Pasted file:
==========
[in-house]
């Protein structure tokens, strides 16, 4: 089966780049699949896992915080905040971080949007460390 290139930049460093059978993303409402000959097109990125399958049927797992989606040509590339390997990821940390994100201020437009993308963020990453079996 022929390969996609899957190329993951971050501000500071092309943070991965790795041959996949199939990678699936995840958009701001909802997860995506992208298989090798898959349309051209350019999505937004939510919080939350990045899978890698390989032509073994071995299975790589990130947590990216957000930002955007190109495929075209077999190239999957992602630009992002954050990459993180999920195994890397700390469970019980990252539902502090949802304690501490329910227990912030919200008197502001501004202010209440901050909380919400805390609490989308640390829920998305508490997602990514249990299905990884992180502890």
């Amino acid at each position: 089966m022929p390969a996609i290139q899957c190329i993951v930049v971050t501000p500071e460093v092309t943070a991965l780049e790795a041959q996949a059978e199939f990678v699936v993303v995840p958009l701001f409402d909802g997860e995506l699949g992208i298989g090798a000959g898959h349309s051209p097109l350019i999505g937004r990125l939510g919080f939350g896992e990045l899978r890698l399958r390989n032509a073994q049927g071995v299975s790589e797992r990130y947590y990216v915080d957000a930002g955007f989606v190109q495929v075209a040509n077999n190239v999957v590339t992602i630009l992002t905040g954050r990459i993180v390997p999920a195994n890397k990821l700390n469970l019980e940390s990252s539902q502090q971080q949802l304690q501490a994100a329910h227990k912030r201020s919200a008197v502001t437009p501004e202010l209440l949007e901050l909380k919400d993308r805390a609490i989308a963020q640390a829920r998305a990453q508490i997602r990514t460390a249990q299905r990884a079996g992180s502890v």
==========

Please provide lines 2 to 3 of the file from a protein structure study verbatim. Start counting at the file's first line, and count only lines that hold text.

């Protein structure tokens, strides 16, 4: 089966780049699949896992915080905040971080949007460390 290139930049460093059978993303409402000959097109990125399958049927797992989606040509590339390997990821940390994100201020437009993308963020990453079996 022929390969996609899957190329993951971050501000500071092309943070991965790795041959996949199939990678699936995840958009701001909802997860995506992208298989090798898959349309051209350019999505937004939510919080939350990045899978890698390989032509073994071995299975790589990130947590990216957000930002955007190109495929075209077999190239999957992602630009992002954050990459993180999920195994890397700390469970019980990252539902502090949802304690501490329910227990912030919200008197502001501004202010209440901050909380919400805390609490989308640390829920998305508490997602990514249990299905990884992180502890």
């Amino acid at each position: 089966m022929p390969a996609i290139q899957c190329i993951v930049v971050t501000p500071e460093v092309t943070a991965l780049e790795a041959q996949a059978e199939f990678v699936v993303v995840p958009l701001f409402d909802g997860e995506l699949g992208i298989g090798a000959g898959h349309s051209p097109l350019i999505g937004r990125l939510g919080f939350g896992e990045l899978r890698l399958r390989n032509a073994q049927g071995v299975s790589e797992r990130y947590y990216v915080d957000a930002g955007f989606v190109q495929v075209a040509n077999n190239v999957v590339t992602i630009l992002t905040g954050r990459i993180v390997p999920a195994n890397k990821l700390n469970l019980e940390s990252s539902q502090q971080q949802l304690q501490a994100a329910h227990k912030r201020s919200a008197v502001t437009p501004e202010l209440l949007e901050l909380k919400d993308r805390a609490i989308a963020q640390a829920r998305a990453q508490i997602r990514t460390a249990q299905r990884a079996g992180s502890v």